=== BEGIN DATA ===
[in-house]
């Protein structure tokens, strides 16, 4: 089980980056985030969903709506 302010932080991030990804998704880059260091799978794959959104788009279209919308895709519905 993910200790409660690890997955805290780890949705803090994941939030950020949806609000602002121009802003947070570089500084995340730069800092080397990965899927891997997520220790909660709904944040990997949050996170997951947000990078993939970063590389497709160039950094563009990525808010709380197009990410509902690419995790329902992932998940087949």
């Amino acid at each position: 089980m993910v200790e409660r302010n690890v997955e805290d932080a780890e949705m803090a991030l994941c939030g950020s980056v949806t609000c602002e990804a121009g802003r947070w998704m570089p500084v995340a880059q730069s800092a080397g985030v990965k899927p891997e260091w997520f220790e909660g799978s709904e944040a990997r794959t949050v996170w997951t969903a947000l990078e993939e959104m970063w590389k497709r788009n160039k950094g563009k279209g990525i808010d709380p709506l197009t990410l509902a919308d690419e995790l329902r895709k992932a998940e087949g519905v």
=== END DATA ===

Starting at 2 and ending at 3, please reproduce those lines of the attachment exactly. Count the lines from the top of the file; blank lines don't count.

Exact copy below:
């Protein structure tokens, strides 16, 4: 089980980056985030969903709506 302010932080991030990804998704880059260091799978794959959104788009279209919308895709519905 993910200790409660690890997955805290780890949705803090994941939030950020949806609000602002121009802003947070570089500084995340730069800092080397990965899927891997997520220790909660709904944040990997949050996170997951947000990078993939970063590389497709160039950094563009990525808010709380197009990410509902690419995790329902992932998940087949």
């Amino acid at each position: 089980m993910v200790e409660r302010n690890v997955e805290d932080a780890e949705m803090a991030l994941c939030g950020s980056v949806t609000c602002e990804a121009g802003r947070w998704m570089p500084v995340a880059q730069s800092a080397g985030v990965k899927p891997e260091w997520f220790e909660g799978s709904e944040a990997r794959t949050v996170w997951t969903a947000l990078e993939e959104m970063w590389k497709r788009n160039k950094g563009k279209g990525i808010d709380p709506l197009t990410l509902a919308d690419e995790l329902r895709k992932a998940e087949g519905v």